Bot­tom line in re­form de­bate: We need to ad­dress costs

Modern Healthcare - - COMMENT -

Bill or no bill. Re­peal or re­place. As a na­tion, we must ad­dress the cost cri­sis grip­ping our sys­tem. As a pol­icy, the Af­ford­able Care Act re­formed in­sur­ance cov­er­age. It ex­tended cov­er­age to peo­ple with pre-ex­ist­ing con­di­tions and young adults un­der 26. Men­tal health and sub­stance abuse re­ceived more fund­ing. And Med­i­caid was ex­panded in sev­eral states to cover more peo­ple in need.

But none of this made health­care af­ford­able. In fact, law­mak­ers ex­pected that ex­panded cov­er­age would equal in­creased cost. They even tried to solve for it by in­tro­duc­ing tax penal­ties and in­sur­ance re­im­burse­ments.

The Se­nate bill missed the mark, as well. It was just too hard to stom­ach 22 mil­lion Amer­i­cans los­ing health plan cov­er­age.

Yet, the prob­lem re­mains: How do we lower costs? To­day, the av­er­age per­son with an ex­change plan pays al­most $4,000 in de­ductible fees. Fam­i­lies can be on the hook for over $12,000. How­ever, in any given year, more than 80% of non-chron­i­cally ill in­di­vid­u­als spend less than the av­er­age de­ductible for a sil­ver plan (with an av­er­age of about $4,000) on the ex­changes. That means for most Amer­i­cans, health­care is paid for with cash out of pocket.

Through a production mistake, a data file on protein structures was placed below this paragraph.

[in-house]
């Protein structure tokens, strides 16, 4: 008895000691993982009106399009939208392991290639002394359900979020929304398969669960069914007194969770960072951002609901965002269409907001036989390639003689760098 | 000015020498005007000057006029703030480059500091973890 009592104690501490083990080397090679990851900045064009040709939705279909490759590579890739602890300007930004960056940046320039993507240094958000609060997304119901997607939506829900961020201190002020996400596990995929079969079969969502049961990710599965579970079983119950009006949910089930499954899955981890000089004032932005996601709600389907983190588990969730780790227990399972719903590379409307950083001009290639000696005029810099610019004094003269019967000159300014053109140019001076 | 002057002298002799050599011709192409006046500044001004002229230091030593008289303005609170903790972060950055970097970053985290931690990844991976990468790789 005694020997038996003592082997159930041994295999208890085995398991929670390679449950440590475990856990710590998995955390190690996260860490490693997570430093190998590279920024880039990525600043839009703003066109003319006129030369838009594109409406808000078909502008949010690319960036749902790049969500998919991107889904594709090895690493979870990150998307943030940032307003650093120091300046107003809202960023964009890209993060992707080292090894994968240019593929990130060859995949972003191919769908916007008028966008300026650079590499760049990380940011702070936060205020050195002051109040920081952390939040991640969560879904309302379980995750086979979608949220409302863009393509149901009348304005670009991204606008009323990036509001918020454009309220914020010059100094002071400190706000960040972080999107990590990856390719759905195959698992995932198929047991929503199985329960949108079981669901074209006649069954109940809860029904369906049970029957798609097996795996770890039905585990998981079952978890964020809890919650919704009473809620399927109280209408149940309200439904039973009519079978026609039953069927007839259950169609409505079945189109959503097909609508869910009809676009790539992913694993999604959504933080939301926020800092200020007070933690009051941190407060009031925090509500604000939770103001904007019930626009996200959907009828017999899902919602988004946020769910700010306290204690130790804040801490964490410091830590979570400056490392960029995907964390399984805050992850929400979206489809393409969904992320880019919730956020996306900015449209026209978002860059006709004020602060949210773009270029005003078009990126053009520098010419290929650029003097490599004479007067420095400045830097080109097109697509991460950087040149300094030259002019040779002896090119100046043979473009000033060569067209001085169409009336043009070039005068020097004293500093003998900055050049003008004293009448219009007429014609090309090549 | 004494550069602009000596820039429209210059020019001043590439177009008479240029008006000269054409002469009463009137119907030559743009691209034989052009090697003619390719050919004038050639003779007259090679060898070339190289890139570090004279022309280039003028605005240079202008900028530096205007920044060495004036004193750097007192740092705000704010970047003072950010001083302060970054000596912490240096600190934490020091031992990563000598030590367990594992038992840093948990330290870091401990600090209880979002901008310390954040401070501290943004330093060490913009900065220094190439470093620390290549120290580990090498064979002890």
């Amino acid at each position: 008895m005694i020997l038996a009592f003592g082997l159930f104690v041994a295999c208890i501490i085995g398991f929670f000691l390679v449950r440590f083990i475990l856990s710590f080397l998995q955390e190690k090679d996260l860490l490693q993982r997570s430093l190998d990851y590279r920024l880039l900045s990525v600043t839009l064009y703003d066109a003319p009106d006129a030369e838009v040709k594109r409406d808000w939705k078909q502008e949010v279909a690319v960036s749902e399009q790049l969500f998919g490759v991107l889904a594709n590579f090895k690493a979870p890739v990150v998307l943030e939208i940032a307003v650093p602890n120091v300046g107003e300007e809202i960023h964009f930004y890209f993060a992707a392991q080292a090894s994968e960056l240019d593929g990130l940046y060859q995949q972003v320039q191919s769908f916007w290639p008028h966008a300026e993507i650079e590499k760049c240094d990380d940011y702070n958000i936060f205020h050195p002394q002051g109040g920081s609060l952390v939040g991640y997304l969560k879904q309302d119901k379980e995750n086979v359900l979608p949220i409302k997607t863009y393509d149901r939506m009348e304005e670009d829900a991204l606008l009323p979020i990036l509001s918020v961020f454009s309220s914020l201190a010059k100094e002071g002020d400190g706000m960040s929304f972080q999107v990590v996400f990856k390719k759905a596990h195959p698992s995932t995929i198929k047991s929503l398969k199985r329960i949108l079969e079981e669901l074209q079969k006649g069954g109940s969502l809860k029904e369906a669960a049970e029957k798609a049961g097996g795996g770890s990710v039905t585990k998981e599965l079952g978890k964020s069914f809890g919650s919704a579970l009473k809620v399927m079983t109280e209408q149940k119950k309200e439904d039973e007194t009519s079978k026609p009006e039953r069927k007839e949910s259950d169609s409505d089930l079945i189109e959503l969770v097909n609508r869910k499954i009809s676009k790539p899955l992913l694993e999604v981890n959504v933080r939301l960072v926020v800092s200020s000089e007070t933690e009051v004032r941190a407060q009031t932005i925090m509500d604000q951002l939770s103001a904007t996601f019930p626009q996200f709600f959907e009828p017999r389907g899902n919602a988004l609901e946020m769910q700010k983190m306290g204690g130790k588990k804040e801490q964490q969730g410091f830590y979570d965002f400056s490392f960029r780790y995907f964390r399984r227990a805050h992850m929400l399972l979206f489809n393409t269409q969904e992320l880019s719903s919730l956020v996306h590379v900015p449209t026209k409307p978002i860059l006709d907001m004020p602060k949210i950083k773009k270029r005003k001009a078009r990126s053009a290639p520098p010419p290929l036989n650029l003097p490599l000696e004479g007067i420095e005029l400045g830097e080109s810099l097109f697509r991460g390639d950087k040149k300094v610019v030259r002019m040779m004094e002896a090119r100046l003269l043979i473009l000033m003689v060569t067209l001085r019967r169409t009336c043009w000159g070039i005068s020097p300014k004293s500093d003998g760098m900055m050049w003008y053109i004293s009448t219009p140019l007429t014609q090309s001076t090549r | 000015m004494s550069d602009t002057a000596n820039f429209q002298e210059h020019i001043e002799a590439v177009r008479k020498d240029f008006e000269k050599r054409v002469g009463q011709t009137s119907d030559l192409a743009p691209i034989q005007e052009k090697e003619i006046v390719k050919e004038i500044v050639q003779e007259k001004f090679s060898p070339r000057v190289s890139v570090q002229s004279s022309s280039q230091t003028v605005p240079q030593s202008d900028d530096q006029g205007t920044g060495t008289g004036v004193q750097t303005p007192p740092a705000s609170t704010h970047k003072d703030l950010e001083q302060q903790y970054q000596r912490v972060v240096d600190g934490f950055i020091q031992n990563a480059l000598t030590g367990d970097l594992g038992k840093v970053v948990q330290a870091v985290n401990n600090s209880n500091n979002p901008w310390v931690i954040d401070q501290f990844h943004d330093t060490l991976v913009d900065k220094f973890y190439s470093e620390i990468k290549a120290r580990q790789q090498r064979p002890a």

This gives us an in­cred­i­ble op­por­tu­nity to in­tro­duce mar­ket dy­nam­ics that let peo­ple shop for high-qual­ity, low-cost care—and lower costs for all through the eco­nomic prin­ci­ple of price elas­tic­ity.

We’ve seen that when pa­tients con­trol the mar­ginal dol­lars, health­care mar­ket­places emerge. For in­stance, the cost of con­ven­tional Lasik surgery de­creased 25% from 1999 to 2011.

And con­sumers can save sig­nif­i­cantly when they shop for rou­tine med­i­cal ser­vices. Through claims data, we’ve ver­i­fied that when mem­bers shop for CT scans, they save an av­er­age of $507; an av­er­age $586 on MRIs; and an av­er­age of $1,250 for colono­scopies. Th­ese sav­ings add up. With 80 mil­lion CTs per­formed in the U.S., there’s the po­ten­tial to save $40.6 bil­lion on that ser­vice alone.

Con­sumers can’t af­ford to over­pay for care. Cash re­wards, price com­par­isons, op­tions to shop via the web and with pow­er­ful phone sup­port can breed mar­ket com­pe­ti­tion that moves vol­ume, saves money for con­sumers and low­ers prices over­all.

Hey­ward Doni­gan Pres­i­dent and CEO Vi­tals Lyndhurst, N.J.

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